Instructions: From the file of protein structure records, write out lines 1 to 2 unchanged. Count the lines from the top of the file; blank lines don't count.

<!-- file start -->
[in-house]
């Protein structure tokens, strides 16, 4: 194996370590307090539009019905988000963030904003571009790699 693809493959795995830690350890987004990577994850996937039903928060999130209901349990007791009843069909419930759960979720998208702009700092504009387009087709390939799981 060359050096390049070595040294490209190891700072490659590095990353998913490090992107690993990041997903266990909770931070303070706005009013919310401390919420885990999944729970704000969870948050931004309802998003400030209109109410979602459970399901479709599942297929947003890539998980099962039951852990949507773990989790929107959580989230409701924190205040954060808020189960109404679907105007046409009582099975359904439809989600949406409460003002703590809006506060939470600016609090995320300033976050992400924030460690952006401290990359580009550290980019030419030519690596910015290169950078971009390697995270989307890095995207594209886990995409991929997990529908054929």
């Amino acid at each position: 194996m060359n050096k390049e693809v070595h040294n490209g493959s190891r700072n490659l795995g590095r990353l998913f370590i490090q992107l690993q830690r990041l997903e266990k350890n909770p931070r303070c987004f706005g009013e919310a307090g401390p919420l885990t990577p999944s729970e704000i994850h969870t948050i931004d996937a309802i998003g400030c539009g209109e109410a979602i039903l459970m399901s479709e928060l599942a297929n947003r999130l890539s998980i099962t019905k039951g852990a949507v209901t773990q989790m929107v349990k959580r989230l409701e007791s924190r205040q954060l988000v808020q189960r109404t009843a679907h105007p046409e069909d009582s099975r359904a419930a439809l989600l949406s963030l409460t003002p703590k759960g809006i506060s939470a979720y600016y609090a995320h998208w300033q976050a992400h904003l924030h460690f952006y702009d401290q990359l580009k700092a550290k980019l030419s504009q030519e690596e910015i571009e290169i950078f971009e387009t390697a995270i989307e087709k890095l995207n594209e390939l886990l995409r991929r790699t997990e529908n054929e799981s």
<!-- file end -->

[in-house]
């Protein structure tokens, strides 16, 4: 194996370590307090539009019905988000963030904003571009790699 693809493959795995830690350890987004990577994850996937039903928060999130209901349990007791009843069909419930759960979720998208702009700092504009387009087709390939799981 060359050096390049070595040294490209190891700072490659590095990353998913490090992107690993990041997903266990909770931070303070706005009013919310401390919420885990999944729970704000969870948050931004309802998003400030209109109410979602459970399901479709599942297929947003890539998980099962039951852990949507773990989790929107959580989230409701924190205040954060808020189960109404679907105007046409009582099975359904439809989600949406409460003002703590809006506060939470600016609090995320300033976050992400924030460690952006401290990359580009550290980019030419030519690596910015290169950078971009390697995270989307890095995207594209886990995409991929997990529908054929």